The Dow rises slightly, the S&P 500 and the Nasdaq fall
The yield on the US 10-year note was 4 basis points higher at 2.70% around 4:59 p.m. in New York; two-years were at 2.51% and five-years at 2.75%.
ASX futures up 27 points or 0.4% at 7480 around 07:00 AEST
- AUD -0.3% to 74.58 US cents
- Bitcoin on bitstamp.net -1.8% to US$42,775.84 at 7:10 a.m. AEST
- On Wall St: Dow +0.4% S&P500 -0.3% Nasdaq -1.3%
- In New York: BHP +0.4% Rio -0.7% Atlassian -7.2%
- Tesla -3% Apple -1.2% Amazon -2.1% Alphabet -1.8%
- In Europe: Stoxx 50 +1.5% FTSE +1.6% CAC +1.3% DAX +1.5%
- Spot gold +0.8% at $1,947.54 an ounce at 4:59 p.m. PT
- Brent +1.8% to $102.34 a barrel
- US Oil +1.9% to $97.88 a barrel
- Iron ore down US40¢ to US$154.65 a tonne
- 2-year yield: United States 2.51% Australia 2.11%
- 5-year yield: United States 2.75% Australia 2.75%
- 10-year yield: United States 2.70% Australia 2.96% Germany 0.70%
- US prices from 4:59 p.m. in New York
From the AFR weekend
The week the RBA interest rate hikes got real: There are times in the history of the RBA when a small change signals a profound change in the way the bank thinks. The April 2022 board meeting was one such moment.
Chanticleer: China’s woes don’t dent Fidelity’s positive stock outlook: After the worst monthly net outflows from Chinese stocks in two years, one of the world’s largest fund managers, Fidelity, is optimistic for the country.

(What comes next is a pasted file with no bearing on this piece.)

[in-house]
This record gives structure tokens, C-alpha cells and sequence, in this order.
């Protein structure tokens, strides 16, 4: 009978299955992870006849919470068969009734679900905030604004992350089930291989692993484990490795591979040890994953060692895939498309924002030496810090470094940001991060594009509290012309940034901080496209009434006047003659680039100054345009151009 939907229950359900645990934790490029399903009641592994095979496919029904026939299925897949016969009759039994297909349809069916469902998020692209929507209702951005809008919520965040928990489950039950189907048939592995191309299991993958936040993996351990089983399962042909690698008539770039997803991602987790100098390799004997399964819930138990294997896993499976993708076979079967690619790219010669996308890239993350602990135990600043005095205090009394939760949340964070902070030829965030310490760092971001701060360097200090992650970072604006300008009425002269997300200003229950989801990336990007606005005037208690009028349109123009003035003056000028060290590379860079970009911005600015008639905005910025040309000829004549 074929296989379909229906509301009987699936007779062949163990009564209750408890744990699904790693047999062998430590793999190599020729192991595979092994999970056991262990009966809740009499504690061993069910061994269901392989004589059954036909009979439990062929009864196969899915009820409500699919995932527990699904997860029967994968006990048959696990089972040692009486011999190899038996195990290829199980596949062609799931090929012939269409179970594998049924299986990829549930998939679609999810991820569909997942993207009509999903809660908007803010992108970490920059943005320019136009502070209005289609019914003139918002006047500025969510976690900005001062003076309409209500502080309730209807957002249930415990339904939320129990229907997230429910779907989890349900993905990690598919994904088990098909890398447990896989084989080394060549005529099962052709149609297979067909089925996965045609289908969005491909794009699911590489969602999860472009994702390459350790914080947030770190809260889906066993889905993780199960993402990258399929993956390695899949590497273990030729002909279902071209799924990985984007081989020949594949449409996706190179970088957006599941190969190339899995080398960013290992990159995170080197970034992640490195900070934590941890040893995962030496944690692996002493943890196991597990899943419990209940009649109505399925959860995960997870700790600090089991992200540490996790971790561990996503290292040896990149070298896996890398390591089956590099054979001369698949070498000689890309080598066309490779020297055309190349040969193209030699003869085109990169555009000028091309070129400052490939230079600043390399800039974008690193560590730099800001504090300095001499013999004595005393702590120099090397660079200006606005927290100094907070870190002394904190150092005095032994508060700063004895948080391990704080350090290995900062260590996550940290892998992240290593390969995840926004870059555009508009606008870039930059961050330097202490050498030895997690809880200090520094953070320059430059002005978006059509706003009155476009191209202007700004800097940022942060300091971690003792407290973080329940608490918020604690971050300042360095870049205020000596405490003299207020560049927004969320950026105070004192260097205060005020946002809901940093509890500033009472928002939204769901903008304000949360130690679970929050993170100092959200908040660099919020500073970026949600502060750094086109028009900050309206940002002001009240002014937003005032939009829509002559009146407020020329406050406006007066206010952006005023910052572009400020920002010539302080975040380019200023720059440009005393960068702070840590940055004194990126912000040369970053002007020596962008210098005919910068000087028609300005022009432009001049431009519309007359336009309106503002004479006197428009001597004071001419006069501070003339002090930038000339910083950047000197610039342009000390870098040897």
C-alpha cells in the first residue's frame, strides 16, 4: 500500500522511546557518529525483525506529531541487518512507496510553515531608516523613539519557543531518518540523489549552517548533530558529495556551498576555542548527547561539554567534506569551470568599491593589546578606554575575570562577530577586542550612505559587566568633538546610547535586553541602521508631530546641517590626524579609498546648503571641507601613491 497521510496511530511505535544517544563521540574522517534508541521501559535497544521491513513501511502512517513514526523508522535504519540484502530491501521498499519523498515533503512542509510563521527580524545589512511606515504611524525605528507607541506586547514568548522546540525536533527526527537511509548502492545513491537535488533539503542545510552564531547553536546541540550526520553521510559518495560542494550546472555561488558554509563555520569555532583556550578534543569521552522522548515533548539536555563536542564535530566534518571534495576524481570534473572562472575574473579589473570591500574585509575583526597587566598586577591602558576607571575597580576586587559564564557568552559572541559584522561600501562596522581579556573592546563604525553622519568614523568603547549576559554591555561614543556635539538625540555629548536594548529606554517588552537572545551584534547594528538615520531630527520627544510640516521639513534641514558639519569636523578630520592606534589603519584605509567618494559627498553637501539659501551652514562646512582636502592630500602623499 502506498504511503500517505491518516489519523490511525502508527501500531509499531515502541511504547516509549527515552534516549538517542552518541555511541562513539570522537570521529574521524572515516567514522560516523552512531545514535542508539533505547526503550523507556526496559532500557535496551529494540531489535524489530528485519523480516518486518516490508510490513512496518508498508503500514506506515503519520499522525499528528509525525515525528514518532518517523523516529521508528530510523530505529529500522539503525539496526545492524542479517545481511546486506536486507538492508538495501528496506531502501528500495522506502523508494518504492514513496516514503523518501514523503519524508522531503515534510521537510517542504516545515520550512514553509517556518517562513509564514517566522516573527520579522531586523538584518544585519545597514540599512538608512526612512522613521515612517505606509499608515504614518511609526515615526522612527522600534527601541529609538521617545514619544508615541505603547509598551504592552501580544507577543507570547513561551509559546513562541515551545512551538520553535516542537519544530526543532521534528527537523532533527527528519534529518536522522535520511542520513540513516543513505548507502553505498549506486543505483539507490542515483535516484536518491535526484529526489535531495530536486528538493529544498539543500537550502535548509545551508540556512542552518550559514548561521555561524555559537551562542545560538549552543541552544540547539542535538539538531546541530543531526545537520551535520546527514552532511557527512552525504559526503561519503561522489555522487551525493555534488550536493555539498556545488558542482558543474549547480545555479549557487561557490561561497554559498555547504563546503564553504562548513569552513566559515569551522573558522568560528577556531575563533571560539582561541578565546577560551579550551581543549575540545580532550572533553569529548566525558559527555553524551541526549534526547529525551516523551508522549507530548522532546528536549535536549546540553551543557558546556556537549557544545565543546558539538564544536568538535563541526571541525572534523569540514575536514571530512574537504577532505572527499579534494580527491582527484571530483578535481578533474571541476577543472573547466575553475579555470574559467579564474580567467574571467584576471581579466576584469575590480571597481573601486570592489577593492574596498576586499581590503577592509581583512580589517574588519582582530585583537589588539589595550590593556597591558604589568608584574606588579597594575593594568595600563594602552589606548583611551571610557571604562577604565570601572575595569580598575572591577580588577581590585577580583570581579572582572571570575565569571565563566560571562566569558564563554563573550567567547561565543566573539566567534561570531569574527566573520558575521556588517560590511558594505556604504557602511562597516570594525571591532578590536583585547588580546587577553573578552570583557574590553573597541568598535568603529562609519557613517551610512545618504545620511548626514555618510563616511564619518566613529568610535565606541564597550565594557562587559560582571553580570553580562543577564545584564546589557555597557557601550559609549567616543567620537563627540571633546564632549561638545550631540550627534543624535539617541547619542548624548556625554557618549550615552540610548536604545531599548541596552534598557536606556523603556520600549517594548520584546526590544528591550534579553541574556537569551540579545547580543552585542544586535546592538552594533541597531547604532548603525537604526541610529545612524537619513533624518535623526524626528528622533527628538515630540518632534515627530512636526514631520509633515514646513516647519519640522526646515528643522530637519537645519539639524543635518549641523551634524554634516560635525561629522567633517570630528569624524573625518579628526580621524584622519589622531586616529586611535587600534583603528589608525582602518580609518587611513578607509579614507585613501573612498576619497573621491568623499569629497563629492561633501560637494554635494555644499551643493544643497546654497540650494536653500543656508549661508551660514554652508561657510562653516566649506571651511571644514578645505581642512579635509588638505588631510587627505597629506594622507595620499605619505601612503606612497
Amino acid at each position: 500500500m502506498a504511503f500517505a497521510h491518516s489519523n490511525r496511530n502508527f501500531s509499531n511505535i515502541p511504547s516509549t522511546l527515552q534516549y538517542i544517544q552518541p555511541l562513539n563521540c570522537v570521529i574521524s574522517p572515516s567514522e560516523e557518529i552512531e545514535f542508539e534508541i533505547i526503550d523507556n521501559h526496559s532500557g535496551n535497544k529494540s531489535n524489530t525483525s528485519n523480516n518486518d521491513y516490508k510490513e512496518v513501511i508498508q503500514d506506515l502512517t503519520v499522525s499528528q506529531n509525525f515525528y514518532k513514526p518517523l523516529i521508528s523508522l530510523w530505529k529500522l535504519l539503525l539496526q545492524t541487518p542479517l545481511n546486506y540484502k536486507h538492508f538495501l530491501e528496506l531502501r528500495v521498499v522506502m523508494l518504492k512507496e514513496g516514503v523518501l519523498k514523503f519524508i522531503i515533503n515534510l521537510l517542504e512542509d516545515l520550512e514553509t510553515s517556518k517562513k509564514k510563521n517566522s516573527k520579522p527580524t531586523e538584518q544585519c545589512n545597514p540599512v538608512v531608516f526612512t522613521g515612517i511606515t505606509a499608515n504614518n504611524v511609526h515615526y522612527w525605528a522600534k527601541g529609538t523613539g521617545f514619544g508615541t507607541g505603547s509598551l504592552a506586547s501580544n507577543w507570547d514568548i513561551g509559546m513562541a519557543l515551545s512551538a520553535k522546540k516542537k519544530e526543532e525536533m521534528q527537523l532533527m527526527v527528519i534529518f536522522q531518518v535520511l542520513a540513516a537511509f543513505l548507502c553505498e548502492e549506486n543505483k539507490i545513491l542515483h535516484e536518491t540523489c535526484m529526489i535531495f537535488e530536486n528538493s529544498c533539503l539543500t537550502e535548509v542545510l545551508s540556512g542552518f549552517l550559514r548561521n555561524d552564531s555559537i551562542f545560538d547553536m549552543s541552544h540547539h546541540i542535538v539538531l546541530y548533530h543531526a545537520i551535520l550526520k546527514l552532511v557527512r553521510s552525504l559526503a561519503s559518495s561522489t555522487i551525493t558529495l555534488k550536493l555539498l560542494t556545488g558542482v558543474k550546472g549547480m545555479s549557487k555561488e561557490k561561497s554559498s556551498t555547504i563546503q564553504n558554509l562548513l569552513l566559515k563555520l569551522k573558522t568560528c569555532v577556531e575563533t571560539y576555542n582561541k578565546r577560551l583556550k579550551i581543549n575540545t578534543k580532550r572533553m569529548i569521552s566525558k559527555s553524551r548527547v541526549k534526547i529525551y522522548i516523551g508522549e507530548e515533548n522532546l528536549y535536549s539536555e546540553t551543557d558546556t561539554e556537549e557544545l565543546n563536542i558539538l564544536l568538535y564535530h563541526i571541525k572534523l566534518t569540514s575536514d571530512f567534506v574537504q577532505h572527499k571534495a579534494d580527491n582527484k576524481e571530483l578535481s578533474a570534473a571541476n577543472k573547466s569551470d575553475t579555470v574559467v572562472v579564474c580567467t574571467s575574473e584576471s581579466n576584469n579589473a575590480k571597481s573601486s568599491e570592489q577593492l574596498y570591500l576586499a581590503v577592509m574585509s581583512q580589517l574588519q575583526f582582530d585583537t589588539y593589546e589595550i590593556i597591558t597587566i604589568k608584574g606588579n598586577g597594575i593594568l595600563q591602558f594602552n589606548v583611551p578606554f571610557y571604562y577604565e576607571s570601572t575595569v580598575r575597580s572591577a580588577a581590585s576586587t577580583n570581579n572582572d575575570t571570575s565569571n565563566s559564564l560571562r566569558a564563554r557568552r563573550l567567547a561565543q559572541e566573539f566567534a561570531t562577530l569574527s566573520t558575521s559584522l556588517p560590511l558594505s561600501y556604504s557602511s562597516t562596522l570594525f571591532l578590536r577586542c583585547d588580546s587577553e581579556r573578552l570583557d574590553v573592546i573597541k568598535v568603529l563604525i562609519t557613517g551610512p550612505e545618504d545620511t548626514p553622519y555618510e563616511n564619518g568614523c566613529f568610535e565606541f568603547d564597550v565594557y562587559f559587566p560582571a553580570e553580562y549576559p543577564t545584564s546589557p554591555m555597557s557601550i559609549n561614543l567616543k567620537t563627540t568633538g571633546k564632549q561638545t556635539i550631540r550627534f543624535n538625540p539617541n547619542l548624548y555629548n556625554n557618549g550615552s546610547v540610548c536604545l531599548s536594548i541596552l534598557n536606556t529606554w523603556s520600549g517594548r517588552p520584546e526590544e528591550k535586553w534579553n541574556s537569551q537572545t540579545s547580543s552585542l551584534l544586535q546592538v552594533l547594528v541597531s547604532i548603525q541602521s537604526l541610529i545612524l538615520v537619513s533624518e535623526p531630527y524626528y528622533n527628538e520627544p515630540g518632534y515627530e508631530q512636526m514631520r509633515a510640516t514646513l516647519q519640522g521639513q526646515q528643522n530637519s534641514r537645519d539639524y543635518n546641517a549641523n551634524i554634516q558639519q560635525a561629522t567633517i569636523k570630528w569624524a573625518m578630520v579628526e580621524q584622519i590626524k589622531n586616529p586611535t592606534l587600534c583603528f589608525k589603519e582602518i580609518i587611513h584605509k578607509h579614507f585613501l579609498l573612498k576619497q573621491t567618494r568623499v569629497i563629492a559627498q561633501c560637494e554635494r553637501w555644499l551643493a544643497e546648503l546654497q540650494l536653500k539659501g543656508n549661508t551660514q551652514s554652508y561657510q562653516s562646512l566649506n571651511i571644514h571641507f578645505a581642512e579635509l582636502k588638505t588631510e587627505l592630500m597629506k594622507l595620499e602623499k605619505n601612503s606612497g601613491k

Asset managers turn to mergers to serve shareholders: A proposed combination of two of Australia’s most highly regarded fund managers has revealed just how tricky these once lucrative businesses are.
ASX posts weekly loss as rate hike fears to rattle markets: The S&The P/ASX 200 fell 0.2pc this week, despite rising on Friday, as the prospect of an aggressive interest rate hike rattled investors.
Tesla, payment company Block and blockchain company Blockstream will collaborate to mine bitcoin using solar power in Texas, CNBC reported. The bitcoin mine would use Tesla’s solar and storage technology and would be powered entirely by renewable energy, according to the report.
A US recession is not imminent despite the inversion of part of the US Treasury yield curve which has been “artificially pressured” by some investors, said BlackRock, the world’s largest asset manager, in a note.
The closely watched spread between two-year and 10-year yields, whose reversal preceded past recessions, turned negative last week, fueling debate over whether the signal portends a slowdown this time around. this.
“We don’t expect a near-term recession,” said Gargi Chaudhuri, head of iShares investment strategy, Americas, at BlackRock.
“While we are hesitant to say this time is different, we note that many factors now differ from previous yield curve inversions,” she wrote.
Summers sees a consensus forming towards an inevitable US recession: Larry Summers said that the US has never had inflation above 4% and unemployment below 4% without it being followed by an economic slump.
Former Goldman Sachs banker Roger Ng has been found guilty by a US jury of corruption charges related to his role in looting hundreds of millions of dollars from Malaysian development fund 1MDB.